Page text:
There is no known cure available for the condition. Treatment for the pseudogout is focused on relieving pain and improving mobility and function in the joint. A combination of treatments is usually successful in accomplishing these goals.
Medications for pseudogout treatment
People may try to relieve the pain of pseudogout with over-the-counter medications for pain. However, if the pain is severe and not controlled with these pain relievers, their physician may prescribe the following types of medications for pseudogout:
- Prescription-strength nonsteroidal anti-inflammatory drugs: These are sometimes called NSAIDs. Examples include Anaprox and indomethacin. These medications are especially effective at reducing inflammation as well as pain, but they carry a risk of decreasing the work of the kidneys, and they can cause bleeding of the gastrointestinal tract. Make sure you discuss the risks and benefits of NSAIDs with your healthcare provider.
- Colchicine: This medication is usually prescribed for gout, but it is also effective in low doses for pseudogout treatment. It is sometimes used as a preventative drug in people who have frequent flare-ups of pseudogout, so your healthcare provider may prescribe colchicine to be taken as a daily medication.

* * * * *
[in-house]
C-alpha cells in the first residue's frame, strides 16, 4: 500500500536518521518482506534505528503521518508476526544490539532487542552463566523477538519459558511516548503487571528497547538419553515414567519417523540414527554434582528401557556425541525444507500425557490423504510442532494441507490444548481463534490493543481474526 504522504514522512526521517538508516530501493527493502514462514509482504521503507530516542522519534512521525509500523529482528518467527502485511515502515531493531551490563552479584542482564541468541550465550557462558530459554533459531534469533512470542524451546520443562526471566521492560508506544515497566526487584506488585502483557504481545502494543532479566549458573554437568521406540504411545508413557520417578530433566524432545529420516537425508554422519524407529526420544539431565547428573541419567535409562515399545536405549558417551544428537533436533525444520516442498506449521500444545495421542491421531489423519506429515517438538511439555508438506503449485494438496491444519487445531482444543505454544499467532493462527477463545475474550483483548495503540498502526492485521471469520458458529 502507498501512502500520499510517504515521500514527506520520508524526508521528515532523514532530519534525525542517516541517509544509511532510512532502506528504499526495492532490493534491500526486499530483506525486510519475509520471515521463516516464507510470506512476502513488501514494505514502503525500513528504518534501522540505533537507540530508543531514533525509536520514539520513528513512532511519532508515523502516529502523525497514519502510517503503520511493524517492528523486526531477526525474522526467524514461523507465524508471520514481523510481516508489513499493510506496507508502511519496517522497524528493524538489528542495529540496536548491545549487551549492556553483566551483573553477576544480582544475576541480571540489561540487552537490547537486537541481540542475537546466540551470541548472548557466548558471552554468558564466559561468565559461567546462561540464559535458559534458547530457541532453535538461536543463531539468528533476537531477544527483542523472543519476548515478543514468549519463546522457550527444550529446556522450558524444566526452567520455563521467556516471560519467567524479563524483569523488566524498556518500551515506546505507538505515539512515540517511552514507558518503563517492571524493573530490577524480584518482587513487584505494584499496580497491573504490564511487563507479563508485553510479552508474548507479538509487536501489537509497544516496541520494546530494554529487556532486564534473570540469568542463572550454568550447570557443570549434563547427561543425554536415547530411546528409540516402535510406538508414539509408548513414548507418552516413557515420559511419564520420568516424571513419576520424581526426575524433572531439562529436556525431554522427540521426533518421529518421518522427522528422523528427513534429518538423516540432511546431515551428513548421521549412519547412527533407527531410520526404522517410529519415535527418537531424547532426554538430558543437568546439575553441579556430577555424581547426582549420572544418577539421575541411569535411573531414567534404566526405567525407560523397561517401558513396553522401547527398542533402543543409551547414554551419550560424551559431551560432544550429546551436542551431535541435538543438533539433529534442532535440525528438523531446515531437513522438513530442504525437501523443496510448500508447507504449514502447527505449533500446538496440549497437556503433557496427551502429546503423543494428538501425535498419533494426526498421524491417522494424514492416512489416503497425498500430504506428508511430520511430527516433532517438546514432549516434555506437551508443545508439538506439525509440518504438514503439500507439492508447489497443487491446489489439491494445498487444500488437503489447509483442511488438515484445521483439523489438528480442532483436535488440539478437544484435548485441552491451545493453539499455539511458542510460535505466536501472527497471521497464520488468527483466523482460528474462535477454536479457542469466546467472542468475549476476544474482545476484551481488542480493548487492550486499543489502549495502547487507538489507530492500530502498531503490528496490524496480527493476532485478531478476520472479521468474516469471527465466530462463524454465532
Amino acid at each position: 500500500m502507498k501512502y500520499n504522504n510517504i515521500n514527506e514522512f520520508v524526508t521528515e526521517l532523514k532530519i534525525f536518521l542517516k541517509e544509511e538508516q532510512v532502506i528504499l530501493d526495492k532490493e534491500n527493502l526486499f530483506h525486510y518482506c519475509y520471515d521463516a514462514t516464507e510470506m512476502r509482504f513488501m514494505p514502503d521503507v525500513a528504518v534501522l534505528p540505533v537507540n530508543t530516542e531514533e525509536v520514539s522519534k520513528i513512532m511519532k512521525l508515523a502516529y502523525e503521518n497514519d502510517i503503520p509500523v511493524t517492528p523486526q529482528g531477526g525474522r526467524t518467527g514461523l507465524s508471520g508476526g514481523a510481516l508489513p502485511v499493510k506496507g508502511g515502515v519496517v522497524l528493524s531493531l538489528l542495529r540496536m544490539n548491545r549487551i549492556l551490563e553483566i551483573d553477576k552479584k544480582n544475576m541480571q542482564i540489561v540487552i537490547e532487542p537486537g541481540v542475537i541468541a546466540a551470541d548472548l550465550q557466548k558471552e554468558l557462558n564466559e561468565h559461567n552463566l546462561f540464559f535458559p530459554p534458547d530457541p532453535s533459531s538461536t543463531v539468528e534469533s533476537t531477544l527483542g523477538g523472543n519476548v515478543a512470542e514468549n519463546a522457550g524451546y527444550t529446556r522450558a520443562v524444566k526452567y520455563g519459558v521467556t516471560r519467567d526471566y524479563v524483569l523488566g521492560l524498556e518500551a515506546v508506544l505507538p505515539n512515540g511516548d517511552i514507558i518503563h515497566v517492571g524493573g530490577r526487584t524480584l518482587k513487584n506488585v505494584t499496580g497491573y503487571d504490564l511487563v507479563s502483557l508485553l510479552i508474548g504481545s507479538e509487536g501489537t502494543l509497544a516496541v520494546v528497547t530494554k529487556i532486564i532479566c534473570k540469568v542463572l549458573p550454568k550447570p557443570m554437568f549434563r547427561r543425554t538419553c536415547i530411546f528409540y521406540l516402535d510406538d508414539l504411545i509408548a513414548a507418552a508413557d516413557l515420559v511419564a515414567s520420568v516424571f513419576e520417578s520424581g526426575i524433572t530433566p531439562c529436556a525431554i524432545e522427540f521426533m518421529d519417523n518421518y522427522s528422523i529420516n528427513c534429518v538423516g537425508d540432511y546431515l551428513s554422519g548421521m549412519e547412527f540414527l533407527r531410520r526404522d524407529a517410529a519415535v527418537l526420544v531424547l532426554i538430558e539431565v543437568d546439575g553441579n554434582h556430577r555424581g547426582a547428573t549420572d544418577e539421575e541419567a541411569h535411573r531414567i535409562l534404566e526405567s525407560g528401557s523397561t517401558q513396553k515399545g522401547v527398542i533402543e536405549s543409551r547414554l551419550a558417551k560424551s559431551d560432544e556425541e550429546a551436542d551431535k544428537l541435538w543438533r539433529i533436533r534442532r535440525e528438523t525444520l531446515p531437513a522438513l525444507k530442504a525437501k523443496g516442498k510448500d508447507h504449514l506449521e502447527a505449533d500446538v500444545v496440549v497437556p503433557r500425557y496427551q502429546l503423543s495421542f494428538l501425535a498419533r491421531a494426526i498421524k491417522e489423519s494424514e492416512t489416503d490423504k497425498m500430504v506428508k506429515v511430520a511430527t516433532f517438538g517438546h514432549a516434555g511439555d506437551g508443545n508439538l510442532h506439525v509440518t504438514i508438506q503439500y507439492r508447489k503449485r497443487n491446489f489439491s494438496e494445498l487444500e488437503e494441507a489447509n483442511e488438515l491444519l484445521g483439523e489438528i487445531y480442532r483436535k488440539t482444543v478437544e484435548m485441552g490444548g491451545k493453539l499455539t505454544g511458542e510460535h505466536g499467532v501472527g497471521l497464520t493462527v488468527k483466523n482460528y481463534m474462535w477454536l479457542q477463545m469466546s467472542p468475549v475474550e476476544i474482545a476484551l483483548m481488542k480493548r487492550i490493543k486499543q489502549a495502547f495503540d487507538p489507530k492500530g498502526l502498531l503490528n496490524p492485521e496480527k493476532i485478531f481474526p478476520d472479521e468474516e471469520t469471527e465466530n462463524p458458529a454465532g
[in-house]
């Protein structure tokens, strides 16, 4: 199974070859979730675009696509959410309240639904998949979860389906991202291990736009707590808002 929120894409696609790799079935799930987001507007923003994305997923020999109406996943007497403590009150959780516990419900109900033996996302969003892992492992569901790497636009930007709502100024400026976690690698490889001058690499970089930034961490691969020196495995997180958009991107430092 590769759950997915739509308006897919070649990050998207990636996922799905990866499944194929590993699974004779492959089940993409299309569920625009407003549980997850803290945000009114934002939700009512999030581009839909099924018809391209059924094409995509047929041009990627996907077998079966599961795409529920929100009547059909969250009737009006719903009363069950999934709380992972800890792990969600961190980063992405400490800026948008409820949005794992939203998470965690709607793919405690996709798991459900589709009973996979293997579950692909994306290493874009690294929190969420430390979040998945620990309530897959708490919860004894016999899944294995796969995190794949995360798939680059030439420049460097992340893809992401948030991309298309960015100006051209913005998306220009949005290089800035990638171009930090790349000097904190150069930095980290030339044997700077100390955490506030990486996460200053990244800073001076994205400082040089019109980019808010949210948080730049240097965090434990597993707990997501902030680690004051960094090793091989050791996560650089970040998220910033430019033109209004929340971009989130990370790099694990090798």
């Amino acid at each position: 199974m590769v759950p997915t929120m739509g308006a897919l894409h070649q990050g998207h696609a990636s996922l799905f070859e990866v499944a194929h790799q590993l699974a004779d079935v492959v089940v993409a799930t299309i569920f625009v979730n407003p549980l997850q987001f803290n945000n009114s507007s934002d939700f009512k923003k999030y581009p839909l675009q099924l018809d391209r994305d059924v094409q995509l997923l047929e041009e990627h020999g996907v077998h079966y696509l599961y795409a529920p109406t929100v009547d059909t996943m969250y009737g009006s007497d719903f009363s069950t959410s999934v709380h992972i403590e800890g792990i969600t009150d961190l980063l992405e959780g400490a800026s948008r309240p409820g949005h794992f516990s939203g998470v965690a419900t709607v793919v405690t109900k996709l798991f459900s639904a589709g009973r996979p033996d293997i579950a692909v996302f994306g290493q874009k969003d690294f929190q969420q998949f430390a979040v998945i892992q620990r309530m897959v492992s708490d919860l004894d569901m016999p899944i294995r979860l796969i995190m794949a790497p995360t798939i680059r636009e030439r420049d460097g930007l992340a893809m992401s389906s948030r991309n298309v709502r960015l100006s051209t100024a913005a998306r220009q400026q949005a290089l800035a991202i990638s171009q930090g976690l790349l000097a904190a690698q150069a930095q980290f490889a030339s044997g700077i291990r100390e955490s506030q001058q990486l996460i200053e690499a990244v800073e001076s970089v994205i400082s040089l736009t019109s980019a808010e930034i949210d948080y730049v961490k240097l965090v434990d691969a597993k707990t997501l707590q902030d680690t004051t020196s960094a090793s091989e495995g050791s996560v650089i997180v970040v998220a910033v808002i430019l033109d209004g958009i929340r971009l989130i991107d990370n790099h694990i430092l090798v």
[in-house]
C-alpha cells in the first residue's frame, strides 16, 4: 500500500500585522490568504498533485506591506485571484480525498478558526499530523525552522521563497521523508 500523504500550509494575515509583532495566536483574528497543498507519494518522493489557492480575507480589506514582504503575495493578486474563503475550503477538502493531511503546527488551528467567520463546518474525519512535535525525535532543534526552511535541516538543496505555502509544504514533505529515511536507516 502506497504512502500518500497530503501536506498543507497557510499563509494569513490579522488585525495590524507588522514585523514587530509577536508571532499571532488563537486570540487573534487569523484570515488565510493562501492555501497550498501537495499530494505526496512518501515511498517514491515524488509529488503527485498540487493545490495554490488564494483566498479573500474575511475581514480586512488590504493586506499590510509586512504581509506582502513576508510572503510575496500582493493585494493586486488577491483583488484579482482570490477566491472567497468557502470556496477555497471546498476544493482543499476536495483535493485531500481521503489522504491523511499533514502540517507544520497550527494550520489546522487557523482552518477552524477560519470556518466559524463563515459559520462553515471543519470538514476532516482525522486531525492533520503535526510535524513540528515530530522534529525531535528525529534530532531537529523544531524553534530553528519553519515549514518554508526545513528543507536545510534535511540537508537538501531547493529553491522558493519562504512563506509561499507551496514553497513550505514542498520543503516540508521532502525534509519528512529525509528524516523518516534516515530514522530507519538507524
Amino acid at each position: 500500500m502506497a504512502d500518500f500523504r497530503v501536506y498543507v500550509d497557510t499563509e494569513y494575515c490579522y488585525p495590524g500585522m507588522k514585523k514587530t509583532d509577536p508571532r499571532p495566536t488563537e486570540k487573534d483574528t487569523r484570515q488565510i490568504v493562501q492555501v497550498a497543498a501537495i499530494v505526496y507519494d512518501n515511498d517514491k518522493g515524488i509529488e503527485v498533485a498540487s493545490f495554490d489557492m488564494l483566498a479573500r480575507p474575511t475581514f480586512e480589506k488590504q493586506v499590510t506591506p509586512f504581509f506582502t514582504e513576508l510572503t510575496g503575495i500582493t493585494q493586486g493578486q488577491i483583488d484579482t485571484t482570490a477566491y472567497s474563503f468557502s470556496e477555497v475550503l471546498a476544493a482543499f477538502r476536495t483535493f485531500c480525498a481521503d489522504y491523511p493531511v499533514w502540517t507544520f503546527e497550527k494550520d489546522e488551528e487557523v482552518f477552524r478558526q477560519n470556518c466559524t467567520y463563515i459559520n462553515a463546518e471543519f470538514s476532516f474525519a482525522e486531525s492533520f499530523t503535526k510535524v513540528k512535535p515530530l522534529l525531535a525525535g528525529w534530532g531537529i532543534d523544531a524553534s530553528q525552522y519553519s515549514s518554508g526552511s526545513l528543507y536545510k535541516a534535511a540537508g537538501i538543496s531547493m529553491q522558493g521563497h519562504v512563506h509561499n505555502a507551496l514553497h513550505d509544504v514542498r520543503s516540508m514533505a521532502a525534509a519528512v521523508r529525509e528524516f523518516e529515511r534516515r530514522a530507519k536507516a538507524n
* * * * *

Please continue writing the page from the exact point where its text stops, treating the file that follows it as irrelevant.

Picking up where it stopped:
- Corticosteroids. These drugs have strong anti-inflammatory properties. Long-term use of these medications is not recommended, but they are sometimes prescribed during an acute flare-up of pseudogout, especially in people who cannot take colchicine or NSAIDs. Steroid medications can cause many serious side effects if taken long-term.
This procedure can be done in your physician’s office. During this procedure, a needle is inserted into the affected joint area, withdrawing some of the fluid built up due to pseudogout inflammation. Aspiration of the fluid relieves pressure and pain. The joint can then be injected with an anesthetic medication combined with a corticosteroid to decrease inflammation further and ease the pseudogout pain.
Home remedies can sometimes successfully ease the pain and inflammation caused by a flare-up of pseudogout. Examples of home treatments for pseudogout joint pain include the following:
- Over-the-counter medications: You can purchase nonsteroidal anti-inflammatory drugs (NSAIDs) in non-prescription strength over-the-counter. These relieve pain, and they also decrease the joint inflammation caused by pseudogout. Examples include ibuprofen, aspirin, and naproxen. Be sure to ask your doctor if NSAIDs are appropriate for you, especially if you are elderly, have a history of stomach or another bleeding, or have kidney problems.
- Rest your painful joint. When you are experiencing a flare-up of painful pseudogout, try to rest the affected joint as much as you can. If your knee joint is affected, try elevating your leg to reduce swelling.
- Cold or ice packs. Cold helps to decrease swelling and inflammation and provides soothing relief in many cases of pseudogout. Apply ice or ice packs wrapped in a tee shirt or thin towel for 15 to 20 minutes at intervals of 3 to 4 hours.
Outcome & Complications
The crystal deposits in the joints, which are associated with pseudogout, can damage the joint structures. This joint damage can result in long-term signs and symptoms which are similar to those of rheumatoid or osteoarthritis.